In some cases, the ability to break away from the standard review becomes crucial in order to effectively convey how outstanding a work of fiction is. In the case of Jordan Harper’s She Rides Shotgun, I’ll skip the introduction and allow the writing to do the talking:
The shank came out of nowhere. Nate grabbed the knife-wrist. His other hand grabbed Chuck’s billy-goat beard. He put his foot behind Chuck’s. He twisted his hips. He slammed Chuck onto the floor. Chuck’s skull thocked against the concrete. He followed Chuck down. He drove his knee into Chuck’s liver. He bent Chuck’s arm at the elbow. He pressed the shank point at the hollow of Chuck’s throat. Flesh dimpled at the shank’s point. One drop of blood bloomed.
That is the choreography of violence. That is noir poetry in all its deadly glory. That is economy of language used to cram a fight into a short paragraph without skipping details or leaving out any of the brutality. That, in short, is a talented author at the peak of his game delivering a fast-paced, gritty, ultraviolent narrative that, more than put him on the crime map, should rocket him into the upper echelons of contemporary noir.
In She Rides Shotgun, Nate McClusky is fresh out of jail and driving a stolen car in a hurry to pick up his eleven-year-old daughter, Polly. Nate is out in the free world, but he made some very dangerous enemies in prison, enemies that belong to Aryan Steel, a powerful white supremacist gang. There is a bounty on his head and members of Aryan Steel have already murdered his ex-wife. Nate knows Polly is next. To save her, he needs to stay alive, to keep moving, and to hurt the men looking for him in ways that will make them stop. With no help and caught between criminals and the law, Nate and Polly start an adventure full of violence, crime, tough lessons, love, and an incredible transformation, all in a quest for peace of mind, the ultimate freedom.
Polly and Nate are engaging characters on their own, but work best as a duo. Harper’s deceptively simple plot allows him to use his characters as vehicles to explore trust, loyalty, fatherhood, coping mechanisms in the face of a major loss, and even the need for violence. Polly carries around a stuffed bear that eventually becomes a character and provides some comic relief during some harrowing moments. Taking chances with elements like that is what pushes She Rides Shotgun to the top of the heap of novels that have been published during the first half of 2017, and one that will surely be on most nest of 2017 lists at the end of the year.
Besides the characters and lean, effective prose, Harper seems to possess a deep understanding of how violence works and the way it affects people. Between fighting, gunshots, blood, and even teaching Polly how to choke out opponents, there is plenty of brutality in this narrative. However, there is always heart and a very understandable reason behind it. While most of the authors in contemporary noir are concerned with being gritty and explosive, Harper pulls those off constantly without losing track of the humanity in all of his characters.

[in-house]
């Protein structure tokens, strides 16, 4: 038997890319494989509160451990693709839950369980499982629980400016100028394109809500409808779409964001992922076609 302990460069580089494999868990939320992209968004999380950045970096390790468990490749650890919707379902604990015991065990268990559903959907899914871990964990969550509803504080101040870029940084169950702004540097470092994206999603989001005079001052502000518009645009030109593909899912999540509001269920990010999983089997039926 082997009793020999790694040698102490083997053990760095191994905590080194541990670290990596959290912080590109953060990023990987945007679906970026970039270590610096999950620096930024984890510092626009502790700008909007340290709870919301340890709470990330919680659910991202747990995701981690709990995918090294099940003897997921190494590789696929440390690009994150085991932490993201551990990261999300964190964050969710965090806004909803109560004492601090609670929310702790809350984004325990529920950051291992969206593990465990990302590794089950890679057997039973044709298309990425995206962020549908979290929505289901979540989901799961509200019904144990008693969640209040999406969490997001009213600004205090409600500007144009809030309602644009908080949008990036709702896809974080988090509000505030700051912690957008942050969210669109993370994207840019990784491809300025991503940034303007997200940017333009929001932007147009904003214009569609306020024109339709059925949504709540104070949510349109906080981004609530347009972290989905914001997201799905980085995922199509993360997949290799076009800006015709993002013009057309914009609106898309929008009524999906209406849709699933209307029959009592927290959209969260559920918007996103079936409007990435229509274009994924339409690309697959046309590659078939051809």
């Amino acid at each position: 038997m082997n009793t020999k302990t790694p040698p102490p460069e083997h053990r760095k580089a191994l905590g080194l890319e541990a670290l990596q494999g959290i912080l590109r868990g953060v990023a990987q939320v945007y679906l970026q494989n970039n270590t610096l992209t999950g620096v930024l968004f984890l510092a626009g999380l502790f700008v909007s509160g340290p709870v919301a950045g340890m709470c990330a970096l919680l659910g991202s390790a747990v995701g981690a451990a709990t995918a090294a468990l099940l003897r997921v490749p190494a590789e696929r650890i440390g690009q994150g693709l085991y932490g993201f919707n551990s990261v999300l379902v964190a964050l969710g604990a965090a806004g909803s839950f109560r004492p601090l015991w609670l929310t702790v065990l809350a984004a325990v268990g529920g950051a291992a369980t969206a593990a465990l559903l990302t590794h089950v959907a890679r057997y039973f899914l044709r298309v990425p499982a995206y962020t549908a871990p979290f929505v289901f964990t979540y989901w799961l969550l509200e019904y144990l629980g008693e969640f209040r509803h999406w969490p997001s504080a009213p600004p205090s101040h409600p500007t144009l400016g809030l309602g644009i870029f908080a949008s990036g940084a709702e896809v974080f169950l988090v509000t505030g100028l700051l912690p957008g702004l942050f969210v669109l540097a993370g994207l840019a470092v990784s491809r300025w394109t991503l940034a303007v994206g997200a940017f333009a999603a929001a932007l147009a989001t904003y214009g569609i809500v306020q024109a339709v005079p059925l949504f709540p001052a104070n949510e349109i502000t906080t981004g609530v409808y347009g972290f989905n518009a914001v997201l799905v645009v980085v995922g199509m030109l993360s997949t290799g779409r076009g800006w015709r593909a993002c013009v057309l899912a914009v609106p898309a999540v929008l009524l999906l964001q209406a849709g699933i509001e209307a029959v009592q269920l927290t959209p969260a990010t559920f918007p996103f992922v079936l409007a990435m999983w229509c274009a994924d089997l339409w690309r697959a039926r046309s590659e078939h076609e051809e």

Another crucial aspect of this visceral, moving novel is that it fits perfectly with the great crime classics that precede it. This is a new book, but something in its DNA makes it feel like the next step in the genre’s natural progression. Bad guys and murder have always been around, and the next big thing in crime fiction is here:
Nate walked to the door of the Dew Drop thinking about how gunslingers die. Billy the Kid, Wild Bill Hickok, Jesse James. All three of those bad boys died without knowing it was coming. Wild Bill took a bullet in the head while playing cards. Jesse James took one with his face to the wall, straightening a picture. Billy the Kid died in the dark, asking who is it? to the man who murdered him. That’s how gunslingers died. Real life I didn’t give you a showdown. Real life put a bullet in the back of your head.
She Rides Shotgun is a debut novel, but that doesn’t mean Harper can’t be called a master. Calling him a “new” author isn’t exactly accurate, so master does the job pretty well. This is a novel about guns and bad guys and cops and danger, sure, but at its core, this is something much more significant: a narrative about love and sacrifice. If you like your fiction tough but with more heart than a blue whale, get your hands on this.
She Rides Shotgun
by Jordan Harper
Ecco; 272 p.
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